Simple jQuery Dropdowns
Please use this identifier to cite or link to this item:
Title: How to use an article about genetic association A: Background concepts
Authors: John Attia
John P.A. Ioannidis
Ammarin Thakkinstian
Mark McEvoy
Rodney J. Scott
Cosetta Minelli
John Thompson
Claire Infante-Rivard
Gordon Guyatt
Hunter Medical Research Institute, Australia
John Hunter Hospital
University of Ioannina, School of Medicine
Tufts University School of Medicine
Mahidol University
Hunter Area Pathology Service
National Heart and Lung Institute
University of Leicester
McGill University
McMaster University, Faculty of Health Sciences
University of Newcastle, Australia
Keywords: Medicine
Issue Date: 7-Jan-2009
Citation: JAMA - Journal of the American Medical Association. Vol.301, No.1 (2009), 74-81
Abstract: This is the first in a series of 3 articles serving as an introduction to clinicians wishing to read and critically appraise genetic association studies. We summarize the key concepts in genetics that clinicians must understand to review these studies, including the structure of DNA, transcription and translation, patterns of inheritance, Hardy-Weinberg equilibrium, and linkage disequilibrium. We review the types of DNA variation, including single-nucleotide polymorphisms (SNPs), insertions, and deletions, and how these can affect protein function. We introduce the idea of genetic association for both single-candidate gene and genome-wide association studies, in which thousands of genetic variants are tested for association with disease. We use the APOE polymorphism and its association with dementia as a case study to demonstrate the concepts and introduce the terminology used in this field. The second and third articles will focus on issues of validity and applicability. ©2009 American Medical Association. All rights reserved.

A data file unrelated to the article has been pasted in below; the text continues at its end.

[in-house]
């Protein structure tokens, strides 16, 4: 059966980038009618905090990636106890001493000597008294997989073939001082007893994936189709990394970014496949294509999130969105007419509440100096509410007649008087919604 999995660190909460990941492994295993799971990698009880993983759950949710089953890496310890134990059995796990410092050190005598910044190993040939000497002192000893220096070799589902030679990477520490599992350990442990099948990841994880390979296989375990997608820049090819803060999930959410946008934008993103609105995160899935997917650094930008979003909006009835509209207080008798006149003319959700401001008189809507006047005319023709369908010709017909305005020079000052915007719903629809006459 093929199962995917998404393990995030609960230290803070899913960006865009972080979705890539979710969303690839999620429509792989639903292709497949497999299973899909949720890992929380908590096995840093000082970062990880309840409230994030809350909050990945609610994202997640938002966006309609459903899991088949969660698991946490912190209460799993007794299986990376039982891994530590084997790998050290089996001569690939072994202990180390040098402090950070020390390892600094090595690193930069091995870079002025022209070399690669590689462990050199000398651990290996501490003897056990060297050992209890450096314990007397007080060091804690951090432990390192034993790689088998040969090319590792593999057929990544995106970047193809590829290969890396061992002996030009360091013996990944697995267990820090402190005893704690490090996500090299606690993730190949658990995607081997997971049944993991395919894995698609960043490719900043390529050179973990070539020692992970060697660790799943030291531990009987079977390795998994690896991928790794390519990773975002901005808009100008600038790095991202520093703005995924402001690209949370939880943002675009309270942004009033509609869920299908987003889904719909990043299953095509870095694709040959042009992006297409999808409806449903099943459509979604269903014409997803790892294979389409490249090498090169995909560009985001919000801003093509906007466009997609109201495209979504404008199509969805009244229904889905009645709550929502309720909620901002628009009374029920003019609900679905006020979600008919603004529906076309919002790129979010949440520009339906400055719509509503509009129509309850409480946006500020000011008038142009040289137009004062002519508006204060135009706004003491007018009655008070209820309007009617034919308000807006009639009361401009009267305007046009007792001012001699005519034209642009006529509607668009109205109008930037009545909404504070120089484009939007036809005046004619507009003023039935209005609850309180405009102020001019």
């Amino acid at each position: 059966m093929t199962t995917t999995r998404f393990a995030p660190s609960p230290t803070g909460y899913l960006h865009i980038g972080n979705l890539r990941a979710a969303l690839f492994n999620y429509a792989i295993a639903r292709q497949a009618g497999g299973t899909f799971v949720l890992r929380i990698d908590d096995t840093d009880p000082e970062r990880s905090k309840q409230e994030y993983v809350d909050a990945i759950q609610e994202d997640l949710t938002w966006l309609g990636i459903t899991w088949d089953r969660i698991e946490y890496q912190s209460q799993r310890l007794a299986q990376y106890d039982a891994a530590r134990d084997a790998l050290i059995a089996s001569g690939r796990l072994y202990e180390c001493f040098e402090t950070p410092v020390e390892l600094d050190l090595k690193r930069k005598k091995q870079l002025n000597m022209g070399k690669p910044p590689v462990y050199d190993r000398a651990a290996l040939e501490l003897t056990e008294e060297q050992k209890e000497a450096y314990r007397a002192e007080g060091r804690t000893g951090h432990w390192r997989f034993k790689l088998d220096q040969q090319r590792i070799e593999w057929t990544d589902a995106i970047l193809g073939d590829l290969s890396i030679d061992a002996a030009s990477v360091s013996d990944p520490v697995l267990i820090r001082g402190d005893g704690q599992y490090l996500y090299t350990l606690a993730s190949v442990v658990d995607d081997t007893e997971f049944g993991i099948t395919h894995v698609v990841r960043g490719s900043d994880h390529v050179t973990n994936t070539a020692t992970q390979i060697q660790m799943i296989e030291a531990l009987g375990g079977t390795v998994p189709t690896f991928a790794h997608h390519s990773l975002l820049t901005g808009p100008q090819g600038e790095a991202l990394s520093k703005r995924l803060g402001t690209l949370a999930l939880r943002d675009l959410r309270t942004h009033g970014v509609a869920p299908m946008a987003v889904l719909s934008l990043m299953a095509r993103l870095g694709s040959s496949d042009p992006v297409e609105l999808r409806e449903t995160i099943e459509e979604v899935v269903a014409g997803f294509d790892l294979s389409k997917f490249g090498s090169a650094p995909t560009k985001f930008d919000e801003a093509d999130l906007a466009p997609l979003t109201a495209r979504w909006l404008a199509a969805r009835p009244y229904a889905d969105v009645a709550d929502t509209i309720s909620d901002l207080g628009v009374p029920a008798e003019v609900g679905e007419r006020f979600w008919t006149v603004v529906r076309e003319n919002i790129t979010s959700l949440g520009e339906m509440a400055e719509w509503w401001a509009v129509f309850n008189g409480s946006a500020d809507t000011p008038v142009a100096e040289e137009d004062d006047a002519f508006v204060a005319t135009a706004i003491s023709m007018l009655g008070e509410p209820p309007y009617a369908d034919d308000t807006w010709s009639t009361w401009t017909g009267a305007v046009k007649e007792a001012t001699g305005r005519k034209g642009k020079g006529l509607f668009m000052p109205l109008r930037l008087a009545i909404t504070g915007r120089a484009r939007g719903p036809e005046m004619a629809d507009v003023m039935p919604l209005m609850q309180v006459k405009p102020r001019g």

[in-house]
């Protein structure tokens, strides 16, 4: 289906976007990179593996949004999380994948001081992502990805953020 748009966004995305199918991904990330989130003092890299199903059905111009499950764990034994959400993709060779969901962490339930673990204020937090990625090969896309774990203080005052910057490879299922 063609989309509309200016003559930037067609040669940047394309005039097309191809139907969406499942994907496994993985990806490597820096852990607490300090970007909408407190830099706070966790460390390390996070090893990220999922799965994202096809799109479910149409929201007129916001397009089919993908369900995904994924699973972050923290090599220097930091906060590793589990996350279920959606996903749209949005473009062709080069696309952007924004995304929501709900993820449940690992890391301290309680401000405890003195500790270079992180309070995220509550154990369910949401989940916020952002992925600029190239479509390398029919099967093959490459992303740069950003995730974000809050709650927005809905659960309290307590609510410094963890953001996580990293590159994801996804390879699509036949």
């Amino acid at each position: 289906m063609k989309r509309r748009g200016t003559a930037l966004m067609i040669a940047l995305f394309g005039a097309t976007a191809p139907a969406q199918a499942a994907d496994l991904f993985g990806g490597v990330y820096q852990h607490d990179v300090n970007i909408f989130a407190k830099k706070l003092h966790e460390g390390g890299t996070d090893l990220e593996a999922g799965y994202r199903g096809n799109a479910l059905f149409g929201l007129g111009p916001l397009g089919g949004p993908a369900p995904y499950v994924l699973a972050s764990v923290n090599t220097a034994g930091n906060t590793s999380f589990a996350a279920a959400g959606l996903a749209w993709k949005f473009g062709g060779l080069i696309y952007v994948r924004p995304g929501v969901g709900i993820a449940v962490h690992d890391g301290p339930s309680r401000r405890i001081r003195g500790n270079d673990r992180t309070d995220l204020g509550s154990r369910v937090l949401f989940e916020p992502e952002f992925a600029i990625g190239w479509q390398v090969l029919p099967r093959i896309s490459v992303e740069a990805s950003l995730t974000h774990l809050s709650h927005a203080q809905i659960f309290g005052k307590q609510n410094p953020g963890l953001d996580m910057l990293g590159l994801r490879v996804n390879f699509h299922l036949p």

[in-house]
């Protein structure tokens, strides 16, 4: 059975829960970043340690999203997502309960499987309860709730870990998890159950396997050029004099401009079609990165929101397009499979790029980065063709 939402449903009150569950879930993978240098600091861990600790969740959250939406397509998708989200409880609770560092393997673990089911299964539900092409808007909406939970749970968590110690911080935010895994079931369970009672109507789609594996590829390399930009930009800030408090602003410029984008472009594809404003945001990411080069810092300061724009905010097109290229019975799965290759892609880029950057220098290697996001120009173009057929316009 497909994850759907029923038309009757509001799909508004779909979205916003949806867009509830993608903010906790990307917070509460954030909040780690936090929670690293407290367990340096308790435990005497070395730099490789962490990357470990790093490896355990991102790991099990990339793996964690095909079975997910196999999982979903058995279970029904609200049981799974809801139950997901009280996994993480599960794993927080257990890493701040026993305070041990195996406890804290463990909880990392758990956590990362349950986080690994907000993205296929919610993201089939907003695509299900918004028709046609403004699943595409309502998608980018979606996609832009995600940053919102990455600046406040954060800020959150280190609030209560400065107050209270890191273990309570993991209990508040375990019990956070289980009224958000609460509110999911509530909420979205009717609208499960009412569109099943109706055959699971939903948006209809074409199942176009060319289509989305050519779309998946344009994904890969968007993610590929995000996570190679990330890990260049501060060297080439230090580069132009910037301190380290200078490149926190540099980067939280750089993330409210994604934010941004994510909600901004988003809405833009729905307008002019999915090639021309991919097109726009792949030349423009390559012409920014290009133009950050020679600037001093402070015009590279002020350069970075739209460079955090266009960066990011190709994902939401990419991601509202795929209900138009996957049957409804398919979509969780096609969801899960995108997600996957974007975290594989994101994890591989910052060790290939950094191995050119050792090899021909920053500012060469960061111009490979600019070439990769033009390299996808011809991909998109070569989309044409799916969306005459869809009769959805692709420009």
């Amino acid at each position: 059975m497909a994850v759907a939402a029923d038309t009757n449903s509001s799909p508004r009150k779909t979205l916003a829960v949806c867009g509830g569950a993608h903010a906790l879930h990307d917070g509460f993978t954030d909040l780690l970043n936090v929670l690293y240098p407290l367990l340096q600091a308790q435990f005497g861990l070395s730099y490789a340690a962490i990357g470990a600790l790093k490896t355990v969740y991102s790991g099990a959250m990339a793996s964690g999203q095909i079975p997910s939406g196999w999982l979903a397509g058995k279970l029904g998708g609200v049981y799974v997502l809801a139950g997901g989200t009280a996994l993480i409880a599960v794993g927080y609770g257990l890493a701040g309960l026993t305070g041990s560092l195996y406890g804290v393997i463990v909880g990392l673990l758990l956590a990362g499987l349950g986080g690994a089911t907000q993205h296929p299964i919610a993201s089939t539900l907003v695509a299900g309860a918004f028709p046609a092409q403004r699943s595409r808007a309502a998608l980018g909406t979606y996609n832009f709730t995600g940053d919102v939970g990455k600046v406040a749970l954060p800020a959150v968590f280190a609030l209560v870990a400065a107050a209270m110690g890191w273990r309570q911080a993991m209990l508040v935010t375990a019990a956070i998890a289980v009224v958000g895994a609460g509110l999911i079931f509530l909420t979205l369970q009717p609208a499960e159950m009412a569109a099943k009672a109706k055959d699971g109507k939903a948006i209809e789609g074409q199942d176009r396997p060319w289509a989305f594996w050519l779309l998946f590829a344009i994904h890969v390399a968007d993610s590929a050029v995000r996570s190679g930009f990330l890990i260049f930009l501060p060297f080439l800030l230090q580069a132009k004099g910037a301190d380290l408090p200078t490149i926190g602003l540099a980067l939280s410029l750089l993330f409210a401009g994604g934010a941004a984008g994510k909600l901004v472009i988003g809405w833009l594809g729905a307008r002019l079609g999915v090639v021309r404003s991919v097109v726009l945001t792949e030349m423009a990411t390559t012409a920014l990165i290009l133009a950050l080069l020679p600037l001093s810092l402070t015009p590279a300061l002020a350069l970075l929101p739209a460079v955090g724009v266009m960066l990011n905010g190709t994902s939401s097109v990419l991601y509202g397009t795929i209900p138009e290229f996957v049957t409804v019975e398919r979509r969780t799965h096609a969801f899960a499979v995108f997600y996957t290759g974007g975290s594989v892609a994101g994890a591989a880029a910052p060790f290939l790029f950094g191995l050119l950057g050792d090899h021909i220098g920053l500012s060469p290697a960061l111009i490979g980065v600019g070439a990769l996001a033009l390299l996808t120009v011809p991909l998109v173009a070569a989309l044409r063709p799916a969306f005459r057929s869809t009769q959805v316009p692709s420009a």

ISSN: 15383598
Appears in Collections:Scopus 2006-2010

Files in This Item:
There are no files associated with this item.

Items in DSpace are protected by copyright, with all rights reserved, unless otherwise indicated.